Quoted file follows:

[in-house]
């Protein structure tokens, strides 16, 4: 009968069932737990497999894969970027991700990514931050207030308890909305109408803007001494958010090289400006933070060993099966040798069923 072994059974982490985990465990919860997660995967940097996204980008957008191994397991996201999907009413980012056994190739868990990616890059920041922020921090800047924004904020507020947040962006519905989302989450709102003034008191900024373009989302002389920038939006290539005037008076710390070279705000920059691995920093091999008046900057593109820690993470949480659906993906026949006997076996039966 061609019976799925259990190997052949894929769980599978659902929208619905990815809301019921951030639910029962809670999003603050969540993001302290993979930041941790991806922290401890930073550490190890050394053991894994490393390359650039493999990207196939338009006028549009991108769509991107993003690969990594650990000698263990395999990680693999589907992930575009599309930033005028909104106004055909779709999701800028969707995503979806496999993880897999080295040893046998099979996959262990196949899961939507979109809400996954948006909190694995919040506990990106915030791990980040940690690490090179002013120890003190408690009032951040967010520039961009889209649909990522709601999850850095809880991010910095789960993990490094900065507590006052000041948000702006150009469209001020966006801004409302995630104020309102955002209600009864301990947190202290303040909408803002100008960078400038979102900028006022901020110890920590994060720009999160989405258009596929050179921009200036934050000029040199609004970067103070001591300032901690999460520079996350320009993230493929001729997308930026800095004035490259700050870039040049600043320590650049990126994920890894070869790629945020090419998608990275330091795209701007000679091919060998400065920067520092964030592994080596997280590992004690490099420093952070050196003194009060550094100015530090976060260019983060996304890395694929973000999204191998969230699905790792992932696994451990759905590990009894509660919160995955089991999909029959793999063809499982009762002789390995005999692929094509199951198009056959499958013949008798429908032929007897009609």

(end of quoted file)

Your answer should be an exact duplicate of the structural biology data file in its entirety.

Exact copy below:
[in-house]
């Protein structure tokens, strides 16, 4: 009968069932737990497999894969970027991700990514931050207030308890909305109408803007001494958010090289400006933070060993099966040798069923 072994059974982490985990465990919860997660995967940097996204980008957008191994397991996201999907009413980012056994190739868990990616890059920041922020921090800047924004904020507020947040962006519905989302989450709102003034008191900024373009989302002389920038939006290539005037008076710390070279705000920059691995920093091999008046900057593109820690993470949480659906993906026949006997076996039966 061609019976799925259990190997052949894929769980599978659902929208619905990815809301019921951030639910029962809670999003603050969540993001302290993979930041941790991806922290401890930073550490190890050394053991894994490393390359650039493999990207196939338009006028549009991108769509991107993003690969990594650990000698263990395999990680693999589907992930575009599309930033005028909104106004055909779709999701800028969707995503979806496999993880897999080295040893046998099979996959262990196949899961939507979109809400996954948006909190694995919040506990990106915030791990980040940690690490090179002013120890003190408690009032951040967010520039961009889209649909990522709601999850850095809880991010910095789960993990490094900065507590006052000041948000702006150009469209001020966006801004409302995630104020309102955002209600009864301990947190202290303040909408803002100008960078400038979102900028006022901020110890920590994060720009999160989405258009596929050179921009200036934050000029040199609004970067103070001591300032901690999460520079996350320009993230493929001729997308930026800095004035490259700050870039040049600043320590650049990126994920890894070869790629945020090419998608990275330091795209701007000679091919060998400065920067520092964030592994080596997280590992004690490099420093952070050196003194009060550094100015530090976060260019983060996304890395694929973000999204191998969230699905790792992932696994451990759905590990009894509660919160995955089991999909029959793999063809499982009762002789390995005999692929094509199951198009056959499958013949008798429908032929007897009609």